Kansas Soccer Gives Back through Jayhawk Dreams Program

Nov. 4, 2010

LAWRENCE, Kan. – A day in the life for an average teenage girl could easily consist of soccer, gossiping about boys and dancing with friends. But for Krista Porter, who is no average teenage girl, last Friday was a day she won’t soon forget.

On Friday, Oct. 29, Kansas soccer invited Porter, a freshman at Osage City High School, to join them for the day as part of the Jayhawks Dreams program. Porter was given complete access as if she were another member of the team. However, Porter wouldn’t see any playing time, but it was not due to a lack of will.

Krista lives with a heart condition called hypertrophic cardiomyopathy, which restricts her heart from properly circulating the blood throughout her body. She now takes medicine to slow down her heart, but participating in rigorous activity could result in sudden death. Porter was forced to give up soccer due to the condition.

“I love soccer, I miss it a lot,” Porter said. “I miss being able to play with my friends and other people I know.”

She now participates in the marching band in an effort to stay active, but even that comes with its limitations.

“I’m in the marching band, and I love it,” Porter said. “I play the cymbals, but I really love the snare drum. I’m not allowed to play it though because it’s too heavy for me. I’m not really supposed to be in marching band at all.”

Kansas Athletics pulled out all the stops for Porter. She not only had her own locker filled with an autographed soccer ball and official team t-shirt, but she was also led on a complete tour of the athletic facilities, including historic Allen Fieldhouse, by soccer players Madi Hillis and Jordyn Purdue.

“It is definitely a very cool feeling knowing that Krista chose to come hang out with the KU soccer team.” Perdue said. “It makes me really happy knowing that I could give her a fun experience that hopefully she can remember for a long time.”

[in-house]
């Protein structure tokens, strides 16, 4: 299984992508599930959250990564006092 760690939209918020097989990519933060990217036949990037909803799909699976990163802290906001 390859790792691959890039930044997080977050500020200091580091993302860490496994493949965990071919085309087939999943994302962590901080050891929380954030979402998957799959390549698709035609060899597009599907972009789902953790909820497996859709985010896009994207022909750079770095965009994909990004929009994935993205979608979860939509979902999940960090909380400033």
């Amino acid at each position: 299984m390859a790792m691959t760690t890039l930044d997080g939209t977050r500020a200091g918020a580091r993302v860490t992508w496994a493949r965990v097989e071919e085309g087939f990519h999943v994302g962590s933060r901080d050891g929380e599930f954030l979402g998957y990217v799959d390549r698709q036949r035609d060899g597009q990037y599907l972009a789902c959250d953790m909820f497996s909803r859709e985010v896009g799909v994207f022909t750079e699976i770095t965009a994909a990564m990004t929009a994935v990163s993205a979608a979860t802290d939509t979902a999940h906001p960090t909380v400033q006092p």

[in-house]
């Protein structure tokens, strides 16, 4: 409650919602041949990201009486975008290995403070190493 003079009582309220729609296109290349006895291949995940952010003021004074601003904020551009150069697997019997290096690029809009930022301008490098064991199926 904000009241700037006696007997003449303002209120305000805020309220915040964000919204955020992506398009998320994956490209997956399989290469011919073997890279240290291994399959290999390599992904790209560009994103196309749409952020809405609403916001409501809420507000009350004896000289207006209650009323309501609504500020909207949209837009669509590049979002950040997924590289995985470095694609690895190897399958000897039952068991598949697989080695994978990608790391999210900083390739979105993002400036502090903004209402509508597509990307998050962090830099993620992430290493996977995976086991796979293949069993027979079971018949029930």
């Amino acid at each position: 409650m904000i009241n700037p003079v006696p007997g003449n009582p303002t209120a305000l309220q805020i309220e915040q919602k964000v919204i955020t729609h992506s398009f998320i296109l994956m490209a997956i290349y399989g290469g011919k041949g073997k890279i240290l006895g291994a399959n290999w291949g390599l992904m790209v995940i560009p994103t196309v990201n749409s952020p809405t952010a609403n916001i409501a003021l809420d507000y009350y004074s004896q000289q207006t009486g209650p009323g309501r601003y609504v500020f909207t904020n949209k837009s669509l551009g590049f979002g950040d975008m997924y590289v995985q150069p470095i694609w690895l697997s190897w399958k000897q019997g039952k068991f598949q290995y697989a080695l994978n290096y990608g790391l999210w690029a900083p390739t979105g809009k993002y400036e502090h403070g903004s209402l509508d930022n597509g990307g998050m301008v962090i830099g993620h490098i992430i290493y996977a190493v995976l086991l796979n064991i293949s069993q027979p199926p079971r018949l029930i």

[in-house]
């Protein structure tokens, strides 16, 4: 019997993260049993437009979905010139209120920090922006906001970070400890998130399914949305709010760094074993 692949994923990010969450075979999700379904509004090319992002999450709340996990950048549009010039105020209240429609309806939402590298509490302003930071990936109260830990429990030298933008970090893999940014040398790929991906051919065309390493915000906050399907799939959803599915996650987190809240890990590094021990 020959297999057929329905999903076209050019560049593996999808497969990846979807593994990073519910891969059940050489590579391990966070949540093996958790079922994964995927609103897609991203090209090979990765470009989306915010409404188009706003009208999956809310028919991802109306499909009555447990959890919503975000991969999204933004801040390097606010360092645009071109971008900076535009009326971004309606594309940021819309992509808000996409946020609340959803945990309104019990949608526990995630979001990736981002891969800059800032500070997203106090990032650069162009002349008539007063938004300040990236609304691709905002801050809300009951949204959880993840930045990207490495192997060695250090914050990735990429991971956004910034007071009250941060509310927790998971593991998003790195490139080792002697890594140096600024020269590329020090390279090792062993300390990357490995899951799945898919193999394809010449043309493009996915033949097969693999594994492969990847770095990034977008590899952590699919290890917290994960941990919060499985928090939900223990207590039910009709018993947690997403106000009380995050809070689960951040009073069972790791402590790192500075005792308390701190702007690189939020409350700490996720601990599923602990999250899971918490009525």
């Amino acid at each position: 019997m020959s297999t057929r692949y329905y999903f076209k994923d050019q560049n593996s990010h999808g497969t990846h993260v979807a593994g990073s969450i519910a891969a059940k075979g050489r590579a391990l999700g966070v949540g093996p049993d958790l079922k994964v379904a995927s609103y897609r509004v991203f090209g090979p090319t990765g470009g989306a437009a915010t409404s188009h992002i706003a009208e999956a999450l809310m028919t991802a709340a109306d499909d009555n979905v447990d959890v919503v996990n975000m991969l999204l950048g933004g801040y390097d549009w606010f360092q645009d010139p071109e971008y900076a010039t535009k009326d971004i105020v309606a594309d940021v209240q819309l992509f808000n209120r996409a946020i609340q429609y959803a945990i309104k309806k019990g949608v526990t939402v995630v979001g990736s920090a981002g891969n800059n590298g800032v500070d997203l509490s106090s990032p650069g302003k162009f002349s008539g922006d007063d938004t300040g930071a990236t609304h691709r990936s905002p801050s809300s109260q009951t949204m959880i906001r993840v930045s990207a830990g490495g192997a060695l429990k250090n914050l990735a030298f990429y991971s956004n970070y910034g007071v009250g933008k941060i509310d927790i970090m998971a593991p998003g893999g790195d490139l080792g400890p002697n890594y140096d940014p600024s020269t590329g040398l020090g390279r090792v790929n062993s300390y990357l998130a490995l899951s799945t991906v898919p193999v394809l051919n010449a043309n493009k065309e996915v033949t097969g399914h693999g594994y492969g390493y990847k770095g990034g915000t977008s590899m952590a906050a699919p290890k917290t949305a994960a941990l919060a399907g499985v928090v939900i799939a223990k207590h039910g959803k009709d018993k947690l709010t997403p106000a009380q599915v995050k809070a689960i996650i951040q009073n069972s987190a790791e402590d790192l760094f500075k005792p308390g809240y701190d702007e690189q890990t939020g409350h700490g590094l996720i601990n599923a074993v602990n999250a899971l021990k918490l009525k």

While the day was tailored completely for Krista’s enjoyment, it is possible her mom, Samantha Adams, had an even better time. Even as the Jayhawk Soccer Complex filled with the parents of the eight seniors who were playing their final home game that day, Adams still could have won the award for proudest mom. Adams’ eyes clung to her daughter all day, overjoyed to see her daughter so happy.

Adams joked several times, that she did not know where her daughter was, because the quiet, reserved girl there that day was a different kid than she knew. She spoke about Porter with helplessness in her voice, just wanting her daughter to have everything in the world she deserved, and as a mother, student and full-time career woman, Adams was working to provide her just that.

The senior day festivities were intended only for the players, but it was almost as if the recognition was an overdue ceremony for Krista as well. She expressed understanding for the graduating eight, saying she too knows what it feels like knowing you’ll never play the sport you love again.

The Jayhawks went on to win defeat SIU-Edwardsville 3-0, and while Krista could not have subbed into the game, she sat on the bench as an equal on the team.

“(On my old team), they called me their secret weapon. If we were losing they’d put me in and we’d usually win,” Porter said.

With the team coming off a tough season, it is possible Porter was the Jayhawks’ secret weapon. Later this month, Porter will undergo open heart surgery. It was evident on Friday that the women of Kansas Soccer returned the favor, and are now the secret weapons in Krista’s life.

The Kansas Athletics “Jayhawk Dreams” program grants KU sports-themed wishes to children with medical conditions.